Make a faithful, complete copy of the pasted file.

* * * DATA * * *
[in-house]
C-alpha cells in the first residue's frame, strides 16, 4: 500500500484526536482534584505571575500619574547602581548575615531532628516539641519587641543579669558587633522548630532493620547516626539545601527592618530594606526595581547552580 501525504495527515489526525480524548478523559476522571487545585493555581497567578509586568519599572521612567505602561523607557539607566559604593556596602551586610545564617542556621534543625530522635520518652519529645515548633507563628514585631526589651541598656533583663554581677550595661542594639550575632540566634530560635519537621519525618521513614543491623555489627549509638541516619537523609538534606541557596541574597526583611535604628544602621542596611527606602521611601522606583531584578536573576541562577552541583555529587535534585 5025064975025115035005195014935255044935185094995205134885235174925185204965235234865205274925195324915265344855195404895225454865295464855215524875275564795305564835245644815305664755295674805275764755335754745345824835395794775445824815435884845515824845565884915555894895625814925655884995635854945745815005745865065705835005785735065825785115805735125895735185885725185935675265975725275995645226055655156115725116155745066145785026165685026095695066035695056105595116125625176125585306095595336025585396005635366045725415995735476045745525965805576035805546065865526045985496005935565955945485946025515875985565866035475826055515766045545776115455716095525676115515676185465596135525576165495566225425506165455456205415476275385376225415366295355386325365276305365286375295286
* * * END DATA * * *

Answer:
[in-house]
C-alpha cells in the first residue's frame, strides 16, 4: 500500500484526536482534584505571575500619574547602581548575615531532628516539641519587641543579669558587633522548630532493620547516626539545601527592618530594606526595581547552580 501525504495527515489526525480524548478523559476522571487545585493555581497567578509586568519599572521612567505602561523607557539607566559604593556596602551586610545564617542556621534543625530522635520518652519529645515548633507563628514585631526589651541598656533583663554581677550595661542594639550575632540566634530560635519537621519525618521513614543491623555489627549509638541516619537523609538534606541557596541574597526583611535604628544602621542596611527606602521611601522606583531584578536573576541562577552541583555529587535534585 5025064975025115035005195014935255044935185094995205134885235174925185204965235234865205274925195324915265344855195404895225454865295464855215524875275564795305564835245644815305664755295674805275764755335754745345824835395794775445824815435884845515824845565884915555894895625814925655884995635854945745815005745865065705835005785735065825785115805735125895735185885725185935675265975725275995645226055655156115725116155745066145785026165685026095695066035695056105595116125625176125585306095595336025585396005635366045725415995735476045745525965805576035805546065865526045985496005935565955945485946025515875985565866035475826055515766045545776115455716095525676115515676185465596135525576165495566225425506165455456205415476275385376225415366295355386325365276305365286375295286